Groote Eylandt Housing Masterplan

“The architects when you came and sat together with us showing us how we want our house designed, you know. Yeah, i’m happy, it’s the first time for us choosing our house the way we want.”

Introduction by
Cherelle Wurrawilya Board Member, Anindilyakwa Land Council

Over the last five years, TheFulcrum.Agency have been working with the Anindilyakwa Land Council to improve life for the Indigenous population on the Groote Archipelago through better designed communities and housing. The work is extraordinary, combining long-term community planning and cross-cultural co-design processes.

The issue

On our first trip to the Archipelago, we were presented with a Strategic Plan that declared 100 houses needed to be built as a priority. The question we were asked was where should they be built… and how quickly can you do it?

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The process

The first thing we did was take a step back; we wanted to find out what was needed, what people wanted, and what has and hasn’t worked in the past. Critically, we wanted to understand why.

We met with people one-on-one and had many conversations; we hosted BBQ’s and lunches and held our meetings outside. We learnt about the importance of songlines, moiety and asked questions about culture.

“The project called for genuine collaboration and a commitment to building a long-term relationship with the community."

We were listening and we were learning. Over time we were invited into people’s homes where we gained a deeper understanding of what was needed to address specific housing demands in each community.

We developed bespoke iPad surveys to gather information about things like room occupancy and employed local community representatives to conduct the surveys in Language. This cost a fraction of what it would cost to fly someone in to do the same thing and built a huge amount of trust and community investment in the project.

At the end of all of this we advised: ‘build no more than 6–10 houses per year and design them in such a way that local contractors can do the work. Build properly and for the long term. Learn from the past and ensure all houses are culturally and climatically appropriate.’

The ALC Board was bold in accepting our advice.
An Australian first: Traditional owners direct Indigenous housing projects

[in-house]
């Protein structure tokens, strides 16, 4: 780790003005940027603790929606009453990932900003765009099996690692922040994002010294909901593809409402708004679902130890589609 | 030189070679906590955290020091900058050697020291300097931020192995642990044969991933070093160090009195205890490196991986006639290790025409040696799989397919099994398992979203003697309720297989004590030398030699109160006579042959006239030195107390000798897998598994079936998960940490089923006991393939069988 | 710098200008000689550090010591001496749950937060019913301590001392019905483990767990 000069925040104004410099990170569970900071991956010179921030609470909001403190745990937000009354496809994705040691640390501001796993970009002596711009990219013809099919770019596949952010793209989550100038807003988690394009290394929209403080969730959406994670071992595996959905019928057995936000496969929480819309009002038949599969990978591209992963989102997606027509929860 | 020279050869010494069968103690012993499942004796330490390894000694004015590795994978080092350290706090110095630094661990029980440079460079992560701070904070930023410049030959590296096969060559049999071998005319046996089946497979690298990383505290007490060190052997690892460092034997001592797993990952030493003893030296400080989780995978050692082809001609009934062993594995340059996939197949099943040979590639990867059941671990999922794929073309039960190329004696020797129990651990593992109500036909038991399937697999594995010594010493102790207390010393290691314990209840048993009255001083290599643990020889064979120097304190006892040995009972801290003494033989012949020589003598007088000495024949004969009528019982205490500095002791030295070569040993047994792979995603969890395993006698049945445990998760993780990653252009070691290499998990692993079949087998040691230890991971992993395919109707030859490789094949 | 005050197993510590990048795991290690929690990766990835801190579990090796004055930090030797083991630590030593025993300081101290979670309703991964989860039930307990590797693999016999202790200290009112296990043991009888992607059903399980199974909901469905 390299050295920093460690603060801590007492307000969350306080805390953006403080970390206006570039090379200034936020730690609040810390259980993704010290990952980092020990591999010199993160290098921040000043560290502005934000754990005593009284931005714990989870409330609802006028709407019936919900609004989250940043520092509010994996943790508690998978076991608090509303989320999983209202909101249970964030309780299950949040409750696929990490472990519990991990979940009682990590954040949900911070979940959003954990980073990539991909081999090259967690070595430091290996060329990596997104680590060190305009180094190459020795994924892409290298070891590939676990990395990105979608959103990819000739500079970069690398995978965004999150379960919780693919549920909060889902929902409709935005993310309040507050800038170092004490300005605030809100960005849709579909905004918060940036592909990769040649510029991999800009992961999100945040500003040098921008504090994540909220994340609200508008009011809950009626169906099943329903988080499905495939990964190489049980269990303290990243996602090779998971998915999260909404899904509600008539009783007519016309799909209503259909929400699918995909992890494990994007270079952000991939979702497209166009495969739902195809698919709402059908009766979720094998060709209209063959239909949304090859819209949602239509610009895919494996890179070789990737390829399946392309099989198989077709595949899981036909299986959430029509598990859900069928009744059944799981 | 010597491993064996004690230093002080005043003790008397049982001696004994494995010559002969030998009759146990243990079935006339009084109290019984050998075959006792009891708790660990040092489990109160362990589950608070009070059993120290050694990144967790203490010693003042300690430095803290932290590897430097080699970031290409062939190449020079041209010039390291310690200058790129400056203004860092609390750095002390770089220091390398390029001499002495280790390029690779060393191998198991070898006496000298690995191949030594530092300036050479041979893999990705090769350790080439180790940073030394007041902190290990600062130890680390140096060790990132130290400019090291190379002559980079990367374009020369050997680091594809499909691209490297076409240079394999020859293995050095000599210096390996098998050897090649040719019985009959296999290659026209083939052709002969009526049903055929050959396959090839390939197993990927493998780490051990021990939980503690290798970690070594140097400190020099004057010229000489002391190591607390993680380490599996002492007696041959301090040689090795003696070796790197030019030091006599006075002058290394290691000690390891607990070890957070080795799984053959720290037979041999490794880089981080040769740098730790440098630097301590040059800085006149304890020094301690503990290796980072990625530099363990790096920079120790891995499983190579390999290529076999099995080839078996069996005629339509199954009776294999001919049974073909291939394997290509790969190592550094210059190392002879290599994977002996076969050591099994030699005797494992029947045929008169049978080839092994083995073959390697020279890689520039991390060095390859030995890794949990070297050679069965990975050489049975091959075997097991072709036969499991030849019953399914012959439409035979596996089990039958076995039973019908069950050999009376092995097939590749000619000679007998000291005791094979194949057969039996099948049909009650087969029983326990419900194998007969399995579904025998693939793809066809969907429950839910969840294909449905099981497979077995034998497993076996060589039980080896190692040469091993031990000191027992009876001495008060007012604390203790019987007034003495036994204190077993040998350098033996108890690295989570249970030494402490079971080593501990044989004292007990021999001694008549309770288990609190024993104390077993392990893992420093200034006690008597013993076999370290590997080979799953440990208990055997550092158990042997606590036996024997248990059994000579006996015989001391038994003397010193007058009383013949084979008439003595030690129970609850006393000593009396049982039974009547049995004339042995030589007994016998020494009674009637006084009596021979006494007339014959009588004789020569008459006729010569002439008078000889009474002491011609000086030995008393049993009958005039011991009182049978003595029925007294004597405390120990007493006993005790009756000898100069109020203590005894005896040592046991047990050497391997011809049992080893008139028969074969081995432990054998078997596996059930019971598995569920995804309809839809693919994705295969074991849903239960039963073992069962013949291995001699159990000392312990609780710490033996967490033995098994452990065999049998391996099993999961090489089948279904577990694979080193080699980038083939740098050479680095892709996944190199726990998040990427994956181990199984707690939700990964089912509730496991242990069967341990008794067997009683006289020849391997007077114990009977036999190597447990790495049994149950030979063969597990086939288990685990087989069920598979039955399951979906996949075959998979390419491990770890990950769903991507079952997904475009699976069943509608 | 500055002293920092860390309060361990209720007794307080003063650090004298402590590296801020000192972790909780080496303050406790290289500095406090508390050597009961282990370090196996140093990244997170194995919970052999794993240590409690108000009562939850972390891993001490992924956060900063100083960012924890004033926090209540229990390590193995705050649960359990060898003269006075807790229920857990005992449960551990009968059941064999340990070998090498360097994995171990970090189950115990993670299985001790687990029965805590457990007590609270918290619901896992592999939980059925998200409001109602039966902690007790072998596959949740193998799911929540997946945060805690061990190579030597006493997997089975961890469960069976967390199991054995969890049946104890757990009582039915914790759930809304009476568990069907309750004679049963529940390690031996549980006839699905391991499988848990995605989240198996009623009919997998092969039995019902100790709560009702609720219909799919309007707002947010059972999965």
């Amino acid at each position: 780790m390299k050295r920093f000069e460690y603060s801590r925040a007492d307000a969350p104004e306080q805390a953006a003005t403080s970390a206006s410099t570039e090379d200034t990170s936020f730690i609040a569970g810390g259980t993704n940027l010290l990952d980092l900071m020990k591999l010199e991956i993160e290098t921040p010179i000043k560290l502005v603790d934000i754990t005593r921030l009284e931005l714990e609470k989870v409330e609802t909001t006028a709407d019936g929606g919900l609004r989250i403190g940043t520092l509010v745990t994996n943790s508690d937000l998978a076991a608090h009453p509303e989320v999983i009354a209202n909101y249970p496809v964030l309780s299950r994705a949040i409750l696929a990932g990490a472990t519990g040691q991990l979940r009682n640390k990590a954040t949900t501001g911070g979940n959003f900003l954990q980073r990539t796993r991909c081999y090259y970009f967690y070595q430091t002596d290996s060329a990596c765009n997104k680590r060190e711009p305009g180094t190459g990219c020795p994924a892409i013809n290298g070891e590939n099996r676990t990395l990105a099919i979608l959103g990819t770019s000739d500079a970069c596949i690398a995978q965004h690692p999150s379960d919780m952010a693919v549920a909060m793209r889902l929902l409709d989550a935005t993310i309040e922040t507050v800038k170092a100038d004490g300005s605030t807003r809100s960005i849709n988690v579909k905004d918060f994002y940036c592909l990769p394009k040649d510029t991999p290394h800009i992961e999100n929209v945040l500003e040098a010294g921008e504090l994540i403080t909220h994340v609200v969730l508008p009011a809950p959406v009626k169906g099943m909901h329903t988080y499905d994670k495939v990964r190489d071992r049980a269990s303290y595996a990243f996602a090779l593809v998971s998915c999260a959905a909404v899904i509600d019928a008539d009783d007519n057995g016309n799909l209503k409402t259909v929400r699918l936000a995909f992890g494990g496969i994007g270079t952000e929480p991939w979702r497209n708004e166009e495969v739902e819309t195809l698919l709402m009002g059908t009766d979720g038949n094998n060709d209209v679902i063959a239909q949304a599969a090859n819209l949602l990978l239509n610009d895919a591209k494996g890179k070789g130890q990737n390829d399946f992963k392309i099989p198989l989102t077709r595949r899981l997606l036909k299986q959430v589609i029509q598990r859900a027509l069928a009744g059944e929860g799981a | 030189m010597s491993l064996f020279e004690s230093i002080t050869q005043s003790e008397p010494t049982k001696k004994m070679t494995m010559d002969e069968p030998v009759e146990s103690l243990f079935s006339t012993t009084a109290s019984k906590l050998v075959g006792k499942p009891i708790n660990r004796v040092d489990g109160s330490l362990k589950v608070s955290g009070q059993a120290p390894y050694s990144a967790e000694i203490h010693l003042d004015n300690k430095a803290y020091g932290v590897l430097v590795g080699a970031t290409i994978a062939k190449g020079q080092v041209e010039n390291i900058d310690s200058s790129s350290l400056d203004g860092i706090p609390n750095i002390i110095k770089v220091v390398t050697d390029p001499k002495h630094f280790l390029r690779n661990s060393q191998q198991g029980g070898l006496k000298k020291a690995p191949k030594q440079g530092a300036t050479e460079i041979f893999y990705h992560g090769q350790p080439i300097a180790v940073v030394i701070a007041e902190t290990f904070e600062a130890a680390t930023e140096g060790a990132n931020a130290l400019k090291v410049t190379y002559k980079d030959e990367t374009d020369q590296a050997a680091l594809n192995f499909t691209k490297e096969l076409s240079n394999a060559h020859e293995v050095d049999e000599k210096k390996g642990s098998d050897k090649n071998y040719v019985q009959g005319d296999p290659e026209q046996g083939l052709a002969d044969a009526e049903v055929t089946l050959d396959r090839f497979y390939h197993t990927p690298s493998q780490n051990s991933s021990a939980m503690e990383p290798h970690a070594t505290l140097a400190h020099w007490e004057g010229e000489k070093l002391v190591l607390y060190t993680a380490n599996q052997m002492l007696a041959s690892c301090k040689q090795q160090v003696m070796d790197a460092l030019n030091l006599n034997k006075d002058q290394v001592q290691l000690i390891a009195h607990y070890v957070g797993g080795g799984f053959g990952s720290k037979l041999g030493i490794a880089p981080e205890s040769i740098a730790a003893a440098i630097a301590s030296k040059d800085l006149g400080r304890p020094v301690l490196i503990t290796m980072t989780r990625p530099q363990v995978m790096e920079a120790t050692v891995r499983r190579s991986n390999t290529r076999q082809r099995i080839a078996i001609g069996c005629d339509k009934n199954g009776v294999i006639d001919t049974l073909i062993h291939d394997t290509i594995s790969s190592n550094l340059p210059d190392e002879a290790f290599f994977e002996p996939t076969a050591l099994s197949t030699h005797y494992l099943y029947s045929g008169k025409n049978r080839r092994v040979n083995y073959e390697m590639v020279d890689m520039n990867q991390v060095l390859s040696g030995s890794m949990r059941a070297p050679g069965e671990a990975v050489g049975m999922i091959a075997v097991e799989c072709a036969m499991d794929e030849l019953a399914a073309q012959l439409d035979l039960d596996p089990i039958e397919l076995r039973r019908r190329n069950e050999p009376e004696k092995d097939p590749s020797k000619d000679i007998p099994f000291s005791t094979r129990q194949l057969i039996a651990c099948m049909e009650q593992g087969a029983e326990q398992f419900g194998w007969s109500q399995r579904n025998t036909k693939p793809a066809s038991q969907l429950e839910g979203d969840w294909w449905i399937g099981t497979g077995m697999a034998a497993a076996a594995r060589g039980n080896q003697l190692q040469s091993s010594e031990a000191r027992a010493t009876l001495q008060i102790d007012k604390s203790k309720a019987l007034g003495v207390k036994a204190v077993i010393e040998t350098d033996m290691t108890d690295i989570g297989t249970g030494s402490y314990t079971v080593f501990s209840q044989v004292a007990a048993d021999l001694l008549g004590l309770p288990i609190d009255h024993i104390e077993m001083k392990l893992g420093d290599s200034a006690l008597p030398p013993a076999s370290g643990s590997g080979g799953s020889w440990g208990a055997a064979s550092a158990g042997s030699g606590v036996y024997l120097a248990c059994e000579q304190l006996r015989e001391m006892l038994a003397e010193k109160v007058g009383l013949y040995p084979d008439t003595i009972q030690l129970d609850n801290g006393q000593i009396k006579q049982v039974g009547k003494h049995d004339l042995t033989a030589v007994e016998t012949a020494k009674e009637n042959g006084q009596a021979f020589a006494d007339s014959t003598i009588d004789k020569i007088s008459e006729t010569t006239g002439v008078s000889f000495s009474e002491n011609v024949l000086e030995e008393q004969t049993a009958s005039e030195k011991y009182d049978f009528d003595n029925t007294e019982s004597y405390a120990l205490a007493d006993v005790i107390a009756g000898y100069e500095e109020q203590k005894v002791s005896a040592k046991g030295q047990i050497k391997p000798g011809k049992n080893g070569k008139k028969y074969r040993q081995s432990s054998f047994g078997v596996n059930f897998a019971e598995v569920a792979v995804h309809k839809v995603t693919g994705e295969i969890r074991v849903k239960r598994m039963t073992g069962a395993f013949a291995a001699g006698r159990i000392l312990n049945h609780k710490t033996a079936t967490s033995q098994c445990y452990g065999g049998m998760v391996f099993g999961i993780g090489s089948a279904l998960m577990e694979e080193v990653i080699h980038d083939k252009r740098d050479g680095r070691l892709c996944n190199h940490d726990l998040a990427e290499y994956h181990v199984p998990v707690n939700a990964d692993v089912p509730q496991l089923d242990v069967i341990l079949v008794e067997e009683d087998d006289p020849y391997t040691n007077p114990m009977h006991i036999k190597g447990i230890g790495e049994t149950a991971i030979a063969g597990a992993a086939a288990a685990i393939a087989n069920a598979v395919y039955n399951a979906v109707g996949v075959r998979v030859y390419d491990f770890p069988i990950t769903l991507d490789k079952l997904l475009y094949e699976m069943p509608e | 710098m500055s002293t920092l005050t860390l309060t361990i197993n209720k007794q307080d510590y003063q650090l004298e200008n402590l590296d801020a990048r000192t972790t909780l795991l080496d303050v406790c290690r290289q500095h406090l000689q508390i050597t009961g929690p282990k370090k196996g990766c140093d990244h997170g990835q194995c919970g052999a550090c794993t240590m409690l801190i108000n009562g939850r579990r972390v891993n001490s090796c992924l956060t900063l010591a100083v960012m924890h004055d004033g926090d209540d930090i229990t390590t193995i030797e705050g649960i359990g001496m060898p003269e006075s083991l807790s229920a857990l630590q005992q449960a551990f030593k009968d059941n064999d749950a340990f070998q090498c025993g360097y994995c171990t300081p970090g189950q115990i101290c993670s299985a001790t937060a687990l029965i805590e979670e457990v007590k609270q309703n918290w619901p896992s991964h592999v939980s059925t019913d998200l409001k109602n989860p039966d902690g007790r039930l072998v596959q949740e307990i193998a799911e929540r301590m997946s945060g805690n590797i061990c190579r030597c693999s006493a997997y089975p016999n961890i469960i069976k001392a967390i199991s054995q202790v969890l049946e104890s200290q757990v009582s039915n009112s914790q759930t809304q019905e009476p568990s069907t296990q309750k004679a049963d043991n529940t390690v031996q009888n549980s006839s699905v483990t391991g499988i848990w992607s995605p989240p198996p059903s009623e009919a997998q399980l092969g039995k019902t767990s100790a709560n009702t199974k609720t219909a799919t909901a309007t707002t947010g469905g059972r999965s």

The response

Our response is both incremental and radical. It has many inter-related parts and takes into consideration the big picture and the fine detail.

  • First, we co-designed a masterplan that encompasses 7 communities across the Archipelago and anticipates how people might move around according to cultural and practical needs. It is a strategic, long-term planning document, that takes into account the impact of population growth on housing and community-wide infrastructure.

  • Next, we conducted a Housing Audit across the range of existing housing types and documented the results. We discovered that most houses were poorly built or maintained, mouldy and unsafe, culturally inappropriate, and difficult to maintain using local expertise. Long-term repairs and maintenance costs were too high.

  • We then wrote the Groote Housing Guide based on Best Practice Principles underpinned by the work of our colleagues at Health Habitat, the National Indigenous Housing Guide and our consultation and observations within the local community. The Guide creates a template for designing, building and maintaining healthy homes.

  • Now properly informed, we were able to get to work designing the Groote Archipelago Housing Project (‘GAHP’), a series of up to 50 houses built across the 7 communities over 5 years and designed in accordance with the principles outlined in our Housing Guide. The first of the houses are now under construction.

“It is a strategic, long-term planning document, that takes into account the impact of population growth on housing and community-wide infrastructure."


Settlement planning